c_incl man page

c_incl — determine dependencies

Synopsis

c_incl [ option... ] filename
c_incl -Help
c_incl -VERSion

Description

The c_incl program is used to traverse source files looking for include dependencies suitable for [collect]ion or #include-cooked-ing by cook.

The filename “-” is understood to mean the standard input. When you use this file name, caching is ignored.

Several input languages are supported, see the options list for details.

Options

The following options are understood.

-C

The source file is a C source file. It is assumed that it will have the dependencies resolved by the cpp(1) command. The same include semantics as the cpp(1) command will be employed. This is the default. This is short-hand for “--language=c”

--Language=name

This option may be used to specify the language of the source file. Know names include “C”, “M4”, “optimistic” and “roff”.

The “optimistic” language will take on almost anything.  It accepts an include keyword in any case, including mixed, with leading white space, but at most one leading punctuation character.  It assumes that the filename follows the include keyword and does not contain white space, and does not start or end with punctuation characters (it strips off any it may find).  The rest of the line is ignored.  The drawback is that it will sometimes recognise commands and other text as unintended include directives, hence the name. This is often used to recognise include directives in a wide variety of assembler input.

-Roff

The source file is a *roff source file. It is assumed that it will have the dependencies resolved by the roffpp(1) command. The same include semantics as the roffpp(1) command will be employed. This is short-hand for “--language=roff”

-Verbose

Tell what is happening.

-Ipath

Specify include path, a la cc(1).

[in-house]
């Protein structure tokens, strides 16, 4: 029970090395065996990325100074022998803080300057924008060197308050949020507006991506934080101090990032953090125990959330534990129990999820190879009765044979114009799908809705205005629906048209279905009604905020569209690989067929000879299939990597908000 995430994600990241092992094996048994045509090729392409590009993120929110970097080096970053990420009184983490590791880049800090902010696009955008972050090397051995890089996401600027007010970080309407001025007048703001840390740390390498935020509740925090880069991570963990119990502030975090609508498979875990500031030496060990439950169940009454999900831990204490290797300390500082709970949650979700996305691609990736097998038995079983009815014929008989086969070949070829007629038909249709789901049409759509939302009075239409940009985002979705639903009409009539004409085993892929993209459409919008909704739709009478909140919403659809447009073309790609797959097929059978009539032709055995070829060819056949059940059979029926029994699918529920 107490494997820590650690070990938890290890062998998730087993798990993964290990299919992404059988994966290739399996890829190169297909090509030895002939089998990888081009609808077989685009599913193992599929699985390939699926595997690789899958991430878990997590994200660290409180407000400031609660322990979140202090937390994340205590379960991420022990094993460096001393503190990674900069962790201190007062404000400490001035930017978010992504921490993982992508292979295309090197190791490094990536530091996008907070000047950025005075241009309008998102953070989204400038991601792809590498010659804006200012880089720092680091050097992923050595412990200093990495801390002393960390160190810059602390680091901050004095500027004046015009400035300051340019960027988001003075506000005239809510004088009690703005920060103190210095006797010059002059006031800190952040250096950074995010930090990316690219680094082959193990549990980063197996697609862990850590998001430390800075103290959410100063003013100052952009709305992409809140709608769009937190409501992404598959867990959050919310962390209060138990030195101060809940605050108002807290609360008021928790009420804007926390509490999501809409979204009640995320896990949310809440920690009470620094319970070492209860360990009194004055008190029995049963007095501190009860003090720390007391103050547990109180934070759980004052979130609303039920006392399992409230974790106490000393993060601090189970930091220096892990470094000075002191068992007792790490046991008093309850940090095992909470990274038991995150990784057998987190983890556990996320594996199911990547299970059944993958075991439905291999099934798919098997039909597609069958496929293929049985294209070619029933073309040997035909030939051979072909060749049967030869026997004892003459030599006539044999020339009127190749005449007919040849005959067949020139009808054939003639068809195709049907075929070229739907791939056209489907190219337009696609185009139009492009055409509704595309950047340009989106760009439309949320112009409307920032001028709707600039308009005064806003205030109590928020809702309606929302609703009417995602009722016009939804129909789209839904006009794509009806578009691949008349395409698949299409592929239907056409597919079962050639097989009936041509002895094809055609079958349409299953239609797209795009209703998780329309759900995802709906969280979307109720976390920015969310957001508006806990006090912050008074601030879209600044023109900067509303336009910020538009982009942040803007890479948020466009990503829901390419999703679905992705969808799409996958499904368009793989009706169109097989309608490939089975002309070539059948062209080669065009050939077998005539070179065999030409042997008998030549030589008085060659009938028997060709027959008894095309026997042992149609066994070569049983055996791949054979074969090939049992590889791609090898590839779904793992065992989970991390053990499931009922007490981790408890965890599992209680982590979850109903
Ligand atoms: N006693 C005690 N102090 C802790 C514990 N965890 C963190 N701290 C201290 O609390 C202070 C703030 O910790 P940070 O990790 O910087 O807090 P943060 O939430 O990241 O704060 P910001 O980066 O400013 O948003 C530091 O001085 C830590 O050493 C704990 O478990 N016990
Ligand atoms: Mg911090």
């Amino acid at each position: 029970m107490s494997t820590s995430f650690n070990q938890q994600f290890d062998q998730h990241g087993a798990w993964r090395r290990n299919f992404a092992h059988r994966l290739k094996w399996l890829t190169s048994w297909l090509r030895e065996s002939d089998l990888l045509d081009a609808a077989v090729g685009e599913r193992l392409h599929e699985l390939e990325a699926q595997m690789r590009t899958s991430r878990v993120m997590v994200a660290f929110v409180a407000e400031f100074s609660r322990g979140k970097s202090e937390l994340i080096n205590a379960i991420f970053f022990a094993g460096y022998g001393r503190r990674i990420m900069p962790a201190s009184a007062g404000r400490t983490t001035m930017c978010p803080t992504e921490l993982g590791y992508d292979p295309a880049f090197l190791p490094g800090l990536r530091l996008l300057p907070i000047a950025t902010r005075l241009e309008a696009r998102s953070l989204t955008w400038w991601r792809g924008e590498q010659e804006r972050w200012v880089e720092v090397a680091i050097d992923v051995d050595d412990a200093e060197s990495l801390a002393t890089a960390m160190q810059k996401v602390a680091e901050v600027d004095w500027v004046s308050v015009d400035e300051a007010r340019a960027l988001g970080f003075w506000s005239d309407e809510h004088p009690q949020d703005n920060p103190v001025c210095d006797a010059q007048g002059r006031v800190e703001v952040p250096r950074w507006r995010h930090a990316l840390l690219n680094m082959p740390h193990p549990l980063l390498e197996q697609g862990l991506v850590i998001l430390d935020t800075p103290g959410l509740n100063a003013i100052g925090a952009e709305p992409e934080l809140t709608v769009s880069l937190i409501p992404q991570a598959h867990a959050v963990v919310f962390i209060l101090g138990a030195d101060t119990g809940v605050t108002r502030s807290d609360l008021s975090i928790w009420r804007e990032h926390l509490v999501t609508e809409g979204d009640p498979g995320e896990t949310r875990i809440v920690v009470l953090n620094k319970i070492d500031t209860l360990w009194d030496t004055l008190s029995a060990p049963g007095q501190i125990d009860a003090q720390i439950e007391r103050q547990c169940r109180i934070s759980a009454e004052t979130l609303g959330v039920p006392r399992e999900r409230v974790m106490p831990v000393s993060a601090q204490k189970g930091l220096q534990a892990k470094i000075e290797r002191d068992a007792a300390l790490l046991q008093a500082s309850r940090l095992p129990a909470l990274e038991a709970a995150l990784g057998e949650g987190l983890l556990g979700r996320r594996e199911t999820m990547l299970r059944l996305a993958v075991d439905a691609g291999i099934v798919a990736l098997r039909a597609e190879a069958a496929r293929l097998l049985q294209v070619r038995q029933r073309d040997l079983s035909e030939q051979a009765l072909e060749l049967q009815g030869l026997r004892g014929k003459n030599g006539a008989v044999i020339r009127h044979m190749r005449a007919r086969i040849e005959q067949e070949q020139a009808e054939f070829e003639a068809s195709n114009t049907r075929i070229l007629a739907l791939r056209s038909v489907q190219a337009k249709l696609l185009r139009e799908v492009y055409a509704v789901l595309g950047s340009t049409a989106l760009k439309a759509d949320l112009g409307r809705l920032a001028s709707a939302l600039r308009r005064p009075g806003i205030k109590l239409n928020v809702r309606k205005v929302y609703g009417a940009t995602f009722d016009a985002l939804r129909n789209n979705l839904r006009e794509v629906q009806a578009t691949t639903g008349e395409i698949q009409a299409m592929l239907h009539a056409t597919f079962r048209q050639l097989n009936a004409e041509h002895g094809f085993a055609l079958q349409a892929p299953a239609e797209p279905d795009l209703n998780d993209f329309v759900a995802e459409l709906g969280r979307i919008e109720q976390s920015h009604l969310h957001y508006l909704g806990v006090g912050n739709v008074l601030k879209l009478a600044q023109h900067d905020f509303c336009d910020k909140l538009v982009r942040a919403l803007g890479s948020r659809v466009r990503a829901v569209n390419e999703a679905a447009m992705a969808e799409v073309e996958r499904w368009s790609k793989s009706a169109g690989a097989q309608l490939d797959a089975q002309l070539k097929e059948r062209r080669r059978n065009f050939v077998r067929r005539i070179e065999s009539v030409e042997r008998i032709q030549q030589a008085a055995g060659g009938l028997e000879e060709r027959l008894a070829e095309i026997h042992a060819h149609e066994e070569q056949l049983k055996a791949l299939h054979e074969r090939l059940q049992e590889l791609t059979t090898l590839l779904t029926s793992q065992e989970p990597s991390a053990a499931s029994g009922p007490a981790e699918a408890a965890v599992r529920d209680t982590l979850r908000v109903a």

-I-

Any directories you specify with -I options before the -I- option are searched only for the case of #include "file"; they  are  not  searched for #include <file>.

If  additional  directories are specified with -I options after  the -I-, these directories are searched for all #include directives. (Ordinarily all -I directories are used this way.)

In addition, the -I- option inhibits the  use  of the current directory (where the current input file came from) as the first search directory for #include "file". There is no way to override this effect of -I-. With -I. you can specify searching the directory which was current when c_incl was invoked. That is not exactly the same as what the preprocessor does by default, but it is often satisfactory.

The -I- option does not inhibit the use of the standard system directories for header files. Thus, -I- and -No_System are independent.

-Absolute_Paths

This option may be used to allow absolute paths in the output. This is usually the default.

-No_Absolute_Paths

This option may be used to exclude absolute paths from the output.

-Absent_Local_Ignore

For files included using a #include ''filename.h'' directive, ignore the file if it cannot be found.

-Absent_Local_Mention

For files included using a #include ''filename.h'' directive, print the file name even if the file cannot be found. This is the default (it probably needs to be built).

-Absent_Local_Error

For files included using a #include ''filename.h'' directive, print a fatal error if the file cannot be found.

-Absent_System_Ignore

For files included with a #include <filename.h> directive, ignore the file if it cannot be found. This is the default (it was probably ifdef'ed out).

-Absent_System_Mention

For files included with a #include <filename.h> directive, print the file name even if the file cannot be found.

-Absent_System_Error

For files included with a #include <filename.h> directive, print a fatal error if the file cannot be found.

-Absent_Program_Ignore

If the file named on the command line cannot be found, behave as if the file were found, but was empty.

-Absent_Program_Error

If the file named on the command line cannot be found, print a fatal error message. This is the default.

-Escape_Newlines

This option may be used to request that newlines in the output are escaped with backslash (“\”) characters.

-Help

Give information on how to use c_incl.

-EXclude filename